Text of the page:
Ytre Hvaler National Park

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Ytre Hvaler National Park
IUCN category II (national park)
Ytre Hvaler National Park logo.svg
Location Hvaler, Norway
Nearest city Fredrikstad
Coordinates 59°N 11°E / 59°N 11°E / 59; 11Coordinates: 59°N 11°E / 59°N 11°E / 59; 11
Area 354 km2 (137 sq mi), of which
14 km2 (5.4 sq mi) is land
340 km2 (130 sq mi) is water
Established 26 June 2009
Governing body Norwegian Directorate for Nature Management

Ytre Hvaler National Park (Norwegian: Ytre Hvaler nasjonalpark) is a national park located within the municipalities of Hvaler and Fredrikstad in Østfold, Norway. The park was established on 26 June 2009 and was the first national marine park in the country of Norway.[1]

Ytre Hvaler is mostly a marine park, covering the outer parts of the skerries of the east shore of Oslofjord. To the south, the national park's boundaries lie on the Norway–Sweden border next to Kosterhavet National Park. Ytre Hvaler covers an area of 354 km2 (137 sq mi), of which 340 km2 (130 sq mi) is sea and 14 km2 (5 sq mi) is land. [2]

Settlements in the area may have been as old as the Bronze Age. The park is dominated by the coastal culture which has used the area for centuries, resulting in it including boathouses for fishing. Akerøya was settled between 1682 and 1807. There are more than 50 shipwrecks in the park, the most prominent being the Danish frigate HDMS Lossen which was lost during the Christmas Flood of 1717. [3]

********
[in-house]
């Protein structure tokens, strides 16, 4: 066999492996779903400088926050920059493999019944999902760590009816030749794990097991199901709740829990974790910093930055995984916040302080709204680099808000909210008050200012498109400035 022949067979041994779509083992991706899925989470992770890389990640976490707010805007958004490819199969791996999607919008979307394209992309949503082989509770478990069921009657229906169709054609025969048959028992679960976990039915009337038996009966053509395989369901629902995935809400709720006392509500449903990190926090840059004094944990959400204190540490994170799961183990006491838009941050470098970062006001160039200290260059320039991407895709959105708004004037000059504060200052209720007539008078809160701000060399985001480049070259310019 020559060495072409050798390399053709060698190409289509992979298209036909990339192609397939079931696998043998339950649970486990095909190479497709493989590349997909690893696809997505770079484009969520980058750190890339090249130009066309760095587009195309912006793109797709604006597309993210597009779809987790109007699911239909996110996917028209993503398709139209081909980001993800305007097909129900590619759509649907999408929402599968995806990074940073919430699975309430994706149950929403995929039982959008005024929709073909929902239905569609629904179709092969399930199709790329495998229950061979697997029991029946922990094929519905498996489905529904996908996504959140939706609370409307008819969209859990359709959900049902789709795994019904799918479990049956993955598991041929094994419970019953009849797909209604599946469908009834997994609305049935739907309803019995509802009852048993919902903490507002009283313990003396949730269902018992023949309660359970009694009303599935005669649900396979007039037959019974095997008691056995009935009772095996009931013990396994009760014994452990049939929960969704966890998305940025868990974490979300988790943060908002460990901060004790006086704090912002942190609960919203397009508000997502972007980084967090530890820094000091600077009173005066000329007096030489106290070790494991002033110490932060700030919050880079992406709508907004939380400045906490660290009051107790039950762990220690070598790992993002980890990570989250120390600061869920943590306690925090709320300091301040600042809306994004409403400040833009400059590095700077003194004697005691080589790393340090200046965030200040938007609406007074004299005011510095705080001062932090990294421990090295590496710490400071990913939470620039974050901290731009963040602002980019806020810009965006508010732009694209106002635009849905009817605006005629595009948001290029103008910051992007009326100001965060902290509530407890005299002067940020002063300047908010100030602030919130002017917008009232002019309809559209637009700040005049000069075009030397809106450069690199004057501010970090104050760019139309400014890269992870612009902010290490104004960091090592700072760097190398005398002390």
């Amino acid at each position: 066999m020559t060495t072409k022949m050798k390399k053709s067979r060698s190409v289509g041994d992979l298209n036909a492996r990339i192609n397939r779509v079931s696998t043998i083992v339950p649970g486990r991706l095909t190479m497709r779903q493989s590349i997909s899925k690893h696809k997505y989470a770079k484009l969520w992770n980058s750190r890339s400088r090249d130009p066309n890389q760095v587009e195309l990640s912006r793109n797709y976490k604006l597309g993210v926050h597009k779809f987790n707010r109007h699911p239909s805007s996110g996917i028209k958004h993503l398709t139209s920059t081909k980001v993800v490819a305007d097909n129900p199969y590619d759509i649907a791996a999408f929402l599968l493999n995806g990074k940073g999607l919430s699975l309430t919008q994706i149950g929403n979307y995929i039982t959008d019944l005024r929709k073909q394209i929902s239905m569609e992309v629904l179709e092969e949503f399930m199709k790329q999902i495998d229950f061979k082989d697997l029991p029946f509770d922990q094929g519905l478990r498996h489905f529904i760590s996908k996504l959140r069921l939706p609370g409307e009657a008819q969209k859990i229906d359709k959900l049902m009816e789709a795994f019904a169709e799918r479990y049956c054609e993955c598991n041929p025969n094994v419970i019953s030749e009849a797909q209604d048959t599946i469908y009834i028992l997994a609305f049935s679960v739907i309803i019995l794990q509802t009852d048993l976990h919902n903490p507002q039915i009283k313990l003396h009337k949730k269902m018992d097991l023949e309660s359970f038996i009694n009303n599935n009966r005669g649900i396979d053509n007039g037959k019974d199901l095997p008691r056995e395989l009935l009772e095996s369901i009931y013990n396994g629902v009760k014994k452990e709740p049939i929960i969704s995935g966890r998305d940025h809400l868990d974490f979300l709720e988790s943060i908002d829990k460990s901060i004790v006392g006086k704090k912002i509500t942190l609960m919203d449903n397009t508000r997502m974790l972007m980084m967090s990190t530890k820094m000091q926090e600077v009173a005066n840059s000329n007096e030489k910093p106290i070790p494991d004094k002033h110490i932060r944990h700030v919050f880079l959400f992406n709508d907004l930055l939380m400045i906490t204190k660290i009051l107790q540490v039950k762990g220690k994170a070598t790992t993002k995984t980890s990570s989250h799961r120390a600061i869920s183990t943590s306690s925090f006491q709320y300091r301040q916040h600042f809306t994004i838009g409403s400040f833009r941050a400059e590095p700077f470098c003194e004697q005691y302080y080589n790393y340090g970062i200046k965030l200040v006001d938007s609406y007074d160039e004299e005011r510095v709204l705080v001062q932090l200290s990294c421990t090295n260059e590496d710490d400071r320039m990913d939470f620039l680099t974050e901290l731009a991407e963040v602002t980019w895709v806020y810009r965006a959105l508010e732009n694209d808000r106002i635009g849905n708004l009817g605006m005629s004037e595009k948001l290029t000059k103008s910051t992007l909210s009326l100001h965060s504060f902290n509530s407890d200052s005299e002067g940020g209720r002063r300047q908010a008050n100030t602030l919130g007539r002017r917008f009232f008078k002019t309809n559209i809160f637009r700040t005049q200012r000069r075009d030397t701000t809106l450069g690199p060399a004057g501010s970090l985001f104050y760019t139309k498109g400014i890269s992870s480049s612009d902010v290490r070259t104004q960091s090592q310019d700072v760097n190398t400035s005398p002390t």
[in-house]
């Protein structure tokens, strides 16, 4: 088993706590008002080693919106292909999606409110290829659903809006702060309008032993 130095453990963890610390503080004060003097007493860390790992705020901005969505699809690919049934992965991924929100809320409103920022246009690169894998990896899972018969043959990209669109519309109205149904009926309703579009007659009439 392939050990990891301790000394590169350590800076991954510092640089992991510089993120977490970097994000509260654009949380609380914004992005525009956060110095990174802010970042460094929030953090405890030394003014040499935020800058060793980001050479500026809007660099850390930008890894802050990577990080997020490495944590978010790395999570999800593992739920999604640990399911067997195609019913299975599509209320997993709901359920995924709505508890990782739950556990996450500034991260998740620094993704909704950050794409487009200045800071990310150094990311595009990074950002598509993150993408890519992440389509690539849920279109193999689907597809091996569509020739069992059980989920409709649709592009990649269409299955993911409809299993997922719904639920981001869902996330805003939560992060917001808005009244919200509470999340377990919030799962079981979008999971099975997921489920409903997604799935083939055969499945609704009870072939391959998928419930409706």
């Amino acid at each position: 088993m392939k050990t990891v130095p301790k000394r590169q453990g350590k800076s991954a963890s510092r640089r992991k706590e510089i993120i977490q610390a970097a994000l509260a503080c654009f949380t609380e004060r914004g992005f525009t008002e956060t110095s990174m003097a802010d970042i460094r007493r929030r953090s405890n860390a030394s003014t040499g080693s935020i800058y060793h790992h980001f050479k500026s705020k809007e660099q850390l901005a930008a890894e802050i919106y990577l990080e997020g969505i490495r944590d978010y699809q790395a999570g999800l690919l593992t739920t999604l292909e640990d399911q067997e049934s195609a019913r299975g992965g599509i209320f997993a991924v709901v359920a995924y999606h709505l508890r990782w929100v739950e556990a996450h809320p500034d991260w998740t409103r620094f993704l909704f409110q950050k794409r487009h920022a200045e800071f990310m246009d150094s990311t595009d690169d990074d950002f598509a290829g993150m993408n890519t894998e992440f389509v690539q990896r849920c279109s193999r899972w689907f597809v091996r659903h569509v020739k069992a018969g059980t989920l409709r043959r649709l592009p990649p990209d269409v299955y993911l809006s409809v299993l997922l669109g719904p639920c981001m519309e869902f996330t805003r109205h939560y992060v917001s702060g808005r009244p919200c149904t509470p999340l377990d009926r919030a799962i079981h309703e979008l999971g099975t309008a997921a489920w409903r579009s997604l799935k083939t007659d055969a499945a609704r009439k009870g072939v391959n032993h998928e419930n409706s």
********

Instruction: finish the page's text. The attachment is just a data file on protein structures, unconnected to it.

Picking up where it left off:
Within the park are two lighthouses: Torbjørnskjær and Homlungen, both of which are operated by the Norwegian Coastal Administration. The islands remain in use for grazing.[4] The park includes the Tisler Reef, a cold water coral reef, consisting mostly of Lophelia.[5] The Tisler Reef is the largest known coral reef in sheltered waters in Europe, and is located near the island of Tisler.[4]



  1. ^ Leif Ryvarden. "Ytre Hvaler nasjonalpark". Store norske leksikon. Retrieved December 1, 2016.
  2. ^ "FOR 2009-06-26 nr 883: Forskrift om vern av Ytre Hvaler nasjonalpark, Hvaler og Fredrikstad kommuner, Østfold" (in Norwegian). Lovdata. 2009. Retrieved 22 August 2011.
  3. ^ "Claiming the Past: History, Memory, and Innovation Following the Christmas Flood of 1717". Environmental History. Retrieved December 1, 2016.
  4. ^ a b "Ytre Hvaler nasjonalpark" (in Norwegian). Norwegian Directorate for Nature Management. 22 November 2010. Archived from the original on 22 August 2011. Retrieved 22 August 2011.
  5. ^ A Lophelia coral is depicted in white in the right side of the National Park logo.
  6. ^ Geir Thorsnæs. "Tisler". Store norske leksikon. Retrieved December 1, 2016.
  7. ^ Geir Thorsnæs. "Herføl". Store norske leksikon. Retrieved December 1, 2016.
  8. ^ Geir Thorsnæs. "Akerøya". Store norske leksikon. Retrieved December 1, 2016.

External links

  • Ytre Hvaler National Park website
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